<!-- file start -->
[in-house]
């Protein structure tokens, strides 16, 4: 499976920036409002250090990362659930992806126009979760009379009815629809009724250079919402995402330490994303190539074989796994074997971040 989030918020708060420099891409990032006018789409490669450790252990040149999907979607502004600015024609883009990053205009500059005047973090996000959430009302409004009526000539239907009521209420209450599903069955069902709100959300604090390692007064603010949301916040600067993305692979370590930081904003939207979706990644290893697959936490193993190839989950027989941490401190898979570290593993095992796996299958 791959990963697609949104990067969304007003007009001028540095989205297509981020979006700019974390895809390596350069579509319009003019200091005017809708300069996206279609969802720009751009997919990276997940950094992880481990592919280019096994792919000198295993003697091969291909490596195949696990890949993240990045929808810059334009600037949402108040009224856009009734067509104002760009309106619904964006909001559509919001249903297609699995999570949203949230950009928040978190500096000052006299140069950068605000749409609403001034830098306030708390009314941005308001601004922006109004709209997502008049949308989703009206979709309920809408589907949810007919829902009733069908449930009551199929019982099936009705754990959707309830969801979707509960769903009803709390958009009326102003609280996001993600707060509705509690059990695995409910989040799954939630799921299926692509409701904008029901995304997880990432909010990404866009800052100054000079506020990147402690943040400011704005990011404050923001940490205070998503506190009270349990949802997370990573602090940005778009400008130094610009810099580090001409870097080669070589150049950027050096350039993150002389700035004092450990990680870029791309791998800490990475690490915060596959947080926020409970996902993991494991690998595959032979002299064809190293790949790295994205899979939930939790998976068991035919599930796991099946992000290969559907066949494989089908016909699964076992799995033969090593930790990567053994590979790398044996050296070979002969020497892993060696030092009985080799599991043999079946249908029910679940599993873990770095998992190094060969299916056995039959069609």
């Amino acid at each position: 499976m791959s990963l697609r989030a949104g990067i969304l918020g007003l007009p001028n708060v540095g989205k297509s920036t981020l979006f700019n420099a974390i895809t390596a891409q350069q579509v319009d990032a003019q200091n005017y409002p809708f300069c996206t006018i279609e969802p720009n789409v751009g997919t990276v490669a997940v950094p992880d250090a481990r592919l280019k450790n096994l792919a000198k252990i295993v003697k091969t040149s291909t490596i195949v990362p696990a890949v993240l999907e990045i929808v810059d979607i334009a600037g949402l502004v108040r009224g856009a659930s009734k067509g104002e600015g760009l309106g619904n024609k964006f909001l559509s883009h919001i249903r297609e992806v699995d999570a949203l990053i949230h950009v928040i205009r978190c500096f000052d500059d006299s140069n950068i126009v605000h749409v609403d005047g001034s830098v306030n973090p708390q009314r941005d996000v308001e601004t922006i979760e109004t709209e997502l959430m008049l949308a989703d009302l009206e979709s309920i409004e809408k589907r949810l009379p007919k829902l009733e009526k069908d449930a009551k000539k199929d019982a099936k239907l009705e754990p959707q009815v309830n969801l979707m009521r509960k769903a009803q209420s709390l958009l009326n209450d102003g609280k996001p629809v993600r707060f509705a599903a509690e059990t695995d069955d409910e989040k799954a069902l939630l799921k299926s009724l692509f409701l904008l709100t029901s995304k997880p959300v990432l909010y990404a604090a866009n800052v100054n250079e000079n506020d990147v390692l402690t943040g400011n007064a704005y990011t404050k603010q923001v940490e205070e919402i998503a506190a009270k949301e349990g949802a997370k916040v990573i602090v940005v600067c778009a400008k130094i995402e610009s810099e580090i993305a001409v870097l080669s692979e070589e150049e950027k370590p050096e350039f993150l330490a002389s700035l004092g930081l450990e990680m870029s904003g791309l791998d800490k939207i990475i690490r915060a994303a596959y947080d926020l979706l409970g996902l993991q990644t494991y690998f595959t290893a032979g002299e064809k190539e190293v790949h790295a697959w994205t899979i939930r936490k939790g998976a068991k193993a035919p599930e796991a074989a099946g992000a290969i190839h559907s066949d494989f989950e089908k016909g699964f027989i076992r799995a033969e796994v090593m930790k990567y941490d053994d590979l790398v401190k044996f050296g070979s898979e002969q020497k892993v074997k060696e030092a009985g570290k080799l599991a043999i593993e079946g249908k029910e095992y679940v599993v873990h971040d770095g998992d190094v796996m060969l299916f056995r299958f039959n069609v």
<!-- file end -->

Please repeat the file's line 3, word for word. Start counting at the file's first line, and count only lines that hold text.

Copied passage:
């Amino acid at each position: 499976m791959s990963l697609r989030a949104g990067i969304l918020g007003l007009p001028n708060v540095g989205k297509s920036t981020l979006f700019n420099a974390i895809t390596a891409q350069q579509v319009d990032a003019q200091n005017y409002p809708f300069c996206t006018i279609e969802p720009n789409v751009g997919t990276v490669a997940v950094p992880d250090a481990r592919l280019k450790n096994l792919a000198k252990i295993v003697k091969t040149s291909t490596i195949v990362p696990a890949v993240l999907e990045i929808v810059d979607i334009a600037g949402l502004v108040r009224g856009a659930s009734k067509g104002e600015g760009l309106g619904n024609k964006f909001l559509s883009h919001i249903r297609e992806v699995d999570a949203l990053i949230h950009v928040i205009r978190c500096f000052d500059d006299s140069n950068i126009v605000h749409v609403d005047g001034s830098v306030n973090p708390q009314r941005d996000v308001e601004t922006i979760e109004t709209e997502l959430m008049l949308a989703d009302l009206e979709s309920i409004e809408k589907r949810l009379p007919k829902l009733e009526k069908d449930a009551k000539k199929d019982a099936k239907l009705e754990p959707q009815v309830n969801l979707m009521r509960k769903a009803q209420s709390l958009l009326n209450d102003g609280k996001p629809v993600r707060f509705a599903a509690e059990t695995d069955d409910e989040k799954a069902l939630l799921k299926s009724l692509f409701l904008l709100t029901s995304k997880p959300v990432l909010y990404a604090a866009n800052v100054n250079e000079n506020d990147v390692l402690t943040g400011n007064a704005y990011t404050k603010q923001v940490e205070e919402i998503a506190a009270k949301e349990g949802a997370k916040v990573i602090v940005v600067c778009a400008k130094i995402e610009s810099e580090i993305a001409v870097l080669s692979e070589e150049e950027k370590p050096e350039f993150l330490a002389s700035l004092g930081l450990e990680m870029s904003g791309l791998d800490k939207i990475i690490r915060a994303a596959y947080d926020l979706l409970g996902l993991q990644t494991y690998f595959t290893a032979g002299e064809k190539e190293v790949h790295a697959w994205t899979i939930r936490k939790g998976a068991k193993a035919p599930e796991a074989a099946g992000a290969i190839h559907s066949d494989f989950e089908k016909g699964f027989i076992r799995a033969e796994v090593m930790k990567y941490d053994d590979l790398v401190k044996f050296g070979s898979e002969q020497k892993v074997k060696e030092a009985g570290k080799l599991a043999i593993e079946g249908k029910e095992y679940v599993v873990h971040d770095g998992d190094v796996m060969l299916f056995r299958f039959n069609v």